How important was the elected school board as an issue for you?
It was especially important because of the fact that you elect a mayor and the mayor himself is unpopular. The school board has taxing power, and it resonates with people that you have taxation without representation; it goes against the grain of what people think about democracy. I think the issue will continue to advance. We’ll have an elected school board sooner or later. In political-cost terms, it could be the issue that will cost Rahm Emanuel his job.
There’s a theme out there that this election is about teaching Rahm a lesson, making him more humble, but that after Rahm is, so to speak, given a time out, we forgive and have a nice dinner together and then we vote for him. In that case, Rahm likely wins on April 7.
The takeaway is the mayor is going to lose. The point is that Chuy has momentum. Rahm can’t run away from the fact that he closed 50 schools, that he opposes an elected school board, that his donors list is full of rich people, many who live out of state or in the suburbs. Rahm gets six-figure checks and gives out political favors more than half the time. Those are issues that stick to the mayor. So it’s a rebuke for his political program but I think it’s also a wake-up call for elected officials who can now see that even on a brutally cold day people will turn out to push this city in a different direction.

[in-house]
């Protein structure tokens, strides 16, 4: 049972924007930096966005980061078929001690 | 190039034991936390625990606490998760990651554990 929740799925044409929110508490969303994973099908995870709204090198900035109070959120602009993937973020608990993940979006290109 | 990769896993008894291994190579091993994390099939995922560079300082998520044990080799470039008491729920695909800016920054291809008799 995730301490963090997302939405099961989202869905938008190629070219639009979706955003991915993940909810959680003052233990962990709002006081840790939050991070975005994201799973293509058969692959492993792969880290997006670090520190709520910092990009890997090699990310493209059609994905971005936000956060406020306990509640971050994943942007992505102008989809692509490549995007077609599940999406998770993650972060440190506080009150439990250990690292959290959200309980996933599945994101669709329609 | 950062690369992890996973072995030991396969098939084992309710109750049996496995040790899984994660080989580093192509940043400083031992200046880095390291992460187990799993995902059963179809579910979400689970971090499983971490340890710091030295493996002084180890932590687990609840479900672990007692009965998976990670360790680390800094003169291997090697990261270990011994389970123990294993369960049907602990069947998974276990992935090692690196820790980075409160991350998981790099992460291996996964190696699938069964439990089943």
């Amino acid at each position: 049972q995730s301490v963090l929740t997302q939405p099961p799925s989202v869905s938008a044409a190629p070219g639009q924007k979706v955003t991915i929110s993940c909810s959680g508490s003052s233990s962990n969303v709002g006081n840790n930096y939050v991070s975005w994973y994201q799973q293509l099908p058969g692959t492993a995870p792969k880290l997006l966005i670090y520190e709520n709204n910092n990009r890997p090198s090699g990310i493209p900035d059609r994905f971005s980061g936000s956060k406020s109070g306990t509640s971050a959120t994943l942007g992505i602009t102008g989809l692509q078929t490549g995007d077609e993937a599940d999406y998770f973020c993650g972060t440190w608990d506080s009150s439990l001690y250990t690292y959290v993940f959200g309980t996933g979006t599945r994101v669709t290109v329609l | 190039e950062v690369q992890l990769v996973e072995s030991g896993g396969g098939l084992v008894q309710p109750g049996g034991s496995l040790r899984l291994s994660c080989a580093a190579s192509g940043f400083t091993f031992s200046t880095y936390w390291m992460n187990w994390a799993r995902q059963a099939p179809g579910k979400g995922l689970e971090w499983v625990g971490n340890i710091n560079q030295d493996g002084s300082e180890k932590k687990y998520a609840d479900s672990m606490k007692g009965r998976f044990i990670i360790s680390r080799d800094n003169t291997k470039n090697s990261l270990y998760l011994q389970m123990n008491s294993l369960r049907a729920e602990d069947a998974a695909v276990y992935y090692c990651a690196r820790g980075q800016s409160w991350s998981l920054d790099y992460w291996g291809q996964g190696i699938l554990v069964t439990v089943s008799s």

I’m also hearing people say that this is a rebuke to the establishment of the Democratic Party—the analogy is that Rahm is Hillary and Chuy is Elizabeth Warren.
Look at a number of major cities—New York with de Blasio and Newark with Mayor Ras Baraka. As the Democratic Party has governed to the right and taken on tax cuts for the wealthy and public coffers shrink, there’s a big space that has opened up to the left and candidates are saying, “My opponents are corporate Democrats.”
What were you doing on Election Day?
My day started at 5:30 a.m. I was outside walking precincts, leafleting public transportation. I was outside for 11 hours, and then went over to Alhambra Palace for Chuy’s victory party. I hugged him.
He seemed much more aggressive last night in his victory speech. What did you think?
I thought it was great; pointing out the difference between himself and his populist mode and Rahm, the mayor for the one percent.
Does anything else stand out about the Chuy event?
When Luis Gutierrez [who endorsed Rahm] addressed the crowd at Rahm’s event, you should have heard our people watching on the TV monitors. Gutierrez got the strongest reaction of all. Booed, roundly booed.
What did you think when President Obama came in earlier this month and, essentially, made a campaign commercial for Rahm?
I thought, “Oh, come on, really?” It’s such a desperate, last-minute campaign maneuver. The mayor has a zillion dollars, and a sitting president gives you a hug. Then you get Magic Johnson. It smacked of cheap celebrity endorsement. And it was ineffective.
What are the next six weeks going to look like?